More than 30 urinary biomarkers have been reported, but only a few have been FDA approved. Currently their use in diagnosis is controversial and their role in surveillance is evolving. Potentially, urinary biomarkers with high sensitivity and specificity would be able to replace the gold standard of cystoscopy. Cystoscopy has a sensitivity and specificity of approximately 90% with the advantages of enabling the urologist to accurately visualize the lesions. The disadvantages of cystoscopy include its invasiveness and relatively high cost. Furthermore, it may be inconclusive with grossly abnormal appearing bladder in different settings (Foley catheter, inflammation). It also has potential complications, including infection, bleeding, perforation and retention.
Urinary cytology, the most prevalent biomarker used to date is highly specific, very sensitive for high grade disease, non-invasive and relatively cheap. However, it has poor sensitivity for low grade disease and is highly dependent on the cytopathologist’s expertise.
Some of the current used urinary biomarkers are protein based. These include BTA stat and BTA TRAK. They have similar sensitivity and specificity, ranging between 62-68%, and 73%, respectively. Sensitivity of both depends on tumor grade, stage and size. Other protein based biomarkers include NMP22 and NMP22 bladderchek. These tests detect nuclear mitotic apparats protein, with a sensitivity of 67% and specificity of 75%. They are FDA approved for screening and diagnosis. Unfortunately, they have a high false positive rate caused by stones, infection, hematuria, and instrumentation.
UroVysion (FISH) is a cell based urinary biomarker, detecting alteration in chromosomes 3,7,17 and loss of 9p21 locus. It is a multi-target, multicolor fluorescence based biomarker. It is has been FDA approved form 2005 for the detection of recurrent non muscle invasive bladder cancer (NMIBC), having a sensitivity of 73% and specificity of 90%, requiring trained personnel and special equipment. It functions well in detecting high grade disease and can also detect occult CIS. Patients with positive FISH results during BCG therapy are 3-5 times more likely to experience bladder cancer recurrence and 5-13 times more likely to have disease progression (p<0.01). Therefore, FISH can be useful if post BCG cytology is equivocal.
ImmunoCyt is a cocktail of 3 monoclonal antibodies: LDQ10, M344 (mucin glycoprotein), and 19A211 (CEA). Its sensitivity is 81% and specificity is 75% and it identifies tumor associated antigens in urothelial carcinoma cells. Similar to other markers, it requires trained personnel, lacks specificity compared to cytology, and requires 500 negative cells for it to be negative.
Lastly, Cxbladder is a relatively new urinary biomarker, measuring the gene expression of 5 multiplex mRNA (uRNA) biomarkers, with a sensitivity of 83%, and specificity of 85%. It incorporates previous urothelial carcinoma history to represent a bladder cancer signature. Its clinical utility is in primary detection and surveillance detecting disease recurrence.
In order to avoid and replace cystoscopies, the diagnostic test must have a high negative predictive value (NPV). Urovysion has an NPV higher than 80%, but based on survey data, this is not acceptable by most patients, willing to forgo cystoscopy, only if the NPV is higher than 95%. Studies have shown the Cxbladder monitor is an effective rule out test with high sensitivity 91% and high NPV of 96%.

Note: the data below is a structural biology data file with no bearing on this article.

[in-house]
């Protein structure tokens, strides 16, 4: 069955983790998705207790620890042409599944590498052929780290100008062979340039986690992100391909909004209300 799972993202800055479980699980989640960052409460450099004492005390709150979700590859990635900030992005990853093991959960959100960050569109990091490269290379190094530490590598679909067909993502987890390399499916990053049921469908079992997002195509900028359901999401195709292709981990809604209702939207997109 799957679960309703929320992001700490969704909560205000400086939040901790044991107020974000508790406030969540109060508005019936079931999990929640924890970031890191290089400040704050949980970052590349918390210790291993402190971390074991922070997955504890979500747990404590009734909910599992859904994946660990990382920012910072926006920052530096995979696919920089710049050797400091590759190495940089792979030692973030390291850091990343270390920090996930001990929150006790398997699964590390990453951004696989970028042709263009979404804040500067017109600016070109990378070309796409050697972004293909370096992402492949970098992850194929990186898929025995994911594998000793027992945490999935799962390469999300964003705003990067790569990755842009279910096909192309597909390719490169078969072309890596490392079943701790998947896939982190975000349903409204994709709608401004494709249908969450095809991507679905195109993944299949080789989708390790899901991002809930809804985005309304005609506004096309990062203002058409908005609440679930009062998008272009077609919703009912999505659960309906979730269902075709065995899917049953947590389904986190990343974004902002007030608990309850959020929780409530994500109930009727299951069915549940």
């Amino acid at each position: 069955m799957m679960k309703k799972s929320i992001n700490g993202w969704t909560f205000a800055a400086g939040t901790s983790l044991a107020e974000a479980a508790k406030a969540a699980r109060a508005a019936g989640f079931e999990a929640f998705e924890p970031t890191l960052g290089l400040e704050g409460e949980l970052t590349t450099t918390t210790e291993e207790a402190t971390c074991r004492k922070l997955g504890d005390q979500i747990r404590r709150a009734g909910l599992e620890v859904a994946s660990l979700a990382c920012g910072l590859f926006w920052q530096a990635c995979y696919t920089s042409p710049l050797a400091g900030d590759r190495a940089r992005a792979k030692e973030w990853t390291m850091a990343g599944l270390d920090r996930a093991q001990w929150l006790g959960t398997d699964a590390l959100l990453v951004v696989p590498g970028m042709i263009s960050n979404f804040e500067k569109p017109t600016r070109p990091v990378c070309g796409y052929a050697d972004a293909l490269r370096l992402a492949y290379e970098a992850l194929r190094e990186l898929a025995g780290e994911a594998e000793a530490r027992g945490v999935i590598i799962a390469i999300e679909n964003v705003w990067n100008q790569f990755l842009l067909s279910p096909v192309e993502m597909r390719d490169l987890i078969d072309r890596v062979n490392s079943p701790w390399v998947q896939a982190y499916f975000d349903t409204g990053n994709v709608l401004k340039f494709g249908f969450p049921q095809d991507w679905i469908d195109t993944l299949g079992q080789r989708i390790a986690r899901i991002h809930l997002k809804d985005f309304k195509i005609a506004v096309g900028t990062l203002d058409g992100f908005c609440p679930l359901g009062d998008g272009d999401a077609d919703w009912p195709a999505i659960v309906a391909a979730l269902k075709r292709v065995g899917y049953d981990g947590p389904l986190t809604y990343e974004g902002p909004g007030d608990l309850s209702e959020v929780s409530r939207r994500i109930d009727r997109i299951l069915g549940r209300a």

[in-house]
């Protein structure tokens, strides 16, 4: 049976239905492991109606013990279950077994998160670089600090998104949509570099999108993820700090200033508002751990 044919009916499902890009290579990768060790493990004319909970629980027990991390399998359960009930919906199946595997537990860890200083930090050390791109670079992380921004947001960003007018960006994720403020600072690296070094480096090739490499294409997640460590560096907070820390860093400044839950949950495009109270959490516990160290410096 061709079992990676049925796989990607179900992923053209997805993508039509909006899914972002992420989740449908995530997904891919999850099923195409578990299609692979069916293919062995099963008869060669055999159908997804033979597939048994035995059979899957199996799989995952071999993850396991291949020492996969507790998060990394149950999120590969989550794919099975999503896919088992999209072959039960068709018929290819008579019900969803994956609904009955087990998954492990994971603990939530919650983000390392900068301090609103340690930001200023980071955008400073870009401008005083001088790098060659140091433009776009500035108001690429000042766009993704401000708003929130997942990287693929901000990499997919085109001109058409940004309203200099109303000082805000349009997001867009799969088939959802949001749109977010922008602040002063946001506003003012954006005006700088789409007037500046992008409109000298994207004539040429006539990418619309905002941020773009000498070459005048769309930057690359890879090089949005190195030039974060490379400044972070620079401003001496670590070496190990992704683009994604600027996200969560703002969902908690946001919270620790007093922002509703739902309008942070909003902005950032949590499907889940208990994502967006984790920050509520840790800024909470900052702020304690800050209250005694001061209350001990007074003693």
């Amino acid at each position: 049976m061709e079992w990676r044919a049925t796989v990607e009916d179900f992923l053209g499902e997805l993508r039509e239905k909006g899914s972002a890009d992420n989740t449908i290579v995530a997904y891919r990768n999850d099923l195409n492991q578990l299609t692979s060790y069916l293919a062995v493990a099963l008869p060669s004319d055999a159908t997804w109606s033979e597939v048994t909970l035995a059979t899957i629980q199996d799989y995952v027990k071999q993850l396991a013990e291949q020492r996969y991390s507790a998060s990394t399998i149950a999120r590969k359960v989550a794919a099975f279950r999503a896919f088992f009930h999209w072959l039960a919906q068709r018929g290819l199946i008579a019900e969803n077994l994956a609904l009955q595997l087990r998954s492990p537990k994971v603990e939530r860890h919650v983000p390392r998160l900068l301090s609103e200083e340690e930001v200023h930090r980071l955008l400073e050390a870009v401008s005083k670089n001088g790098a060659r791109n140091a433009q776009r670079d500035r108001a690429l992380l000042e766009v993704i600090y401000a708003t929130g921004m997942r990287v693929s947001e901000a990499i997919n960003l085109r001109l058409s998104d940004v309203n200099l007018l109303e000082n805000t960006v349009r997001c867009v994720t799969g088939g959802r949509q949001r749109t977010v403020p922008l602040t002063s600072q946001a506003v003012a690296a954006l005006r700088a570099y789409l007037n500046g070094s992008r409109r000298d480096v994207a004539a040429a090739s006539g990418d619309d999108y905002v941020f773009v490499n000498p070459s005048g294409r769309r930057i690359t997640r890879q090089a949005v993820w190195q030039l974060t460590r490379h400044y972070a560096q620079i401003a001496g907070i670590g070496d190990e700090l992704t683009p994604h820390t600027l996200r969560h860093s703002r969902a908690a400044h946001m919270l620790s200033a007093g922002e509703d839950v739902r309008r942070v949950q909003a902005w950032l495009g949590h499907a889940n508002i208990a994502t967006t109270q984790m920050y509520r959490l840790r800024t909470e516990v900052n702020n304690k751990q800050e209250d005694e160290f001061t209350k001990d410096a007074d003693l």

Approximately a 1/3 of urine cytology specimens are reported as atypical. This represents usually suspicious or abnormal cells of uncertain significance. Inflammation, instrumentation, and post BCG therapy can yield atypical cytology results. Combined data from 2 prospective studies evaluating the usefulness of FISH in the setting of atypical cytology to detect urothelial carcinoma, have demonstrated to result in a reduction of biopsy rate of between 68%-83%.
In the setting of non-muscle invasive bladder cancer (NMIBC), the NCCN guidelines states that consideration should be given to FDA approved urinary biomarkers, FISH or NMP22 in monitoring for recurrence only (category 2a). However, the AUA guidelines state that in surveillance of NMIBC, urinary biomarkers should not be used in place of cystoscopy (Grade B), but they may be used to assess response to intravesical BCG therapy.
New genetic biomarkers for bladder cancer have been introduced, including the AssureMDX (Discovery study). This involves DNA methylation of 3 genes: TWIST1, ONECUT2, and OTX1. It basically analyzes the mutation status of 3 bladder cancer known genes – FGFR3, TERT, and HRAS. This has been found to have a sensitivity of 97%, specificity of 83%, PPV of 23% and NPV of 99.9%.
Dr. Cookson concluded his informative presentation reiterating that cystoscopy and cytology remain the gold standard for diagnosis and surveillance. Urinary markers are used to assist in the management of NMIBC, in surveillance, reflex testing in cases of atypical cytology, and monitoring response to BCG therapy. Prospective studies using combinations of markers can potentially reduce need for cystoscopy during surveillance, improve patient satisfaction and quality of life, and reduce cost.
Presented By: Michael Cookson, MD, MMHC, The University of Oklahoma Health Sciences Center
Written By: Hanan Goldberg, MD, Urologic Oncology Fellow (SUO), University of Toronto, Princess Margaret Cancer Centre
at the 2017 Bladder Cancer Academy - June 9 - 10 - Schaumburg, Illinois, USA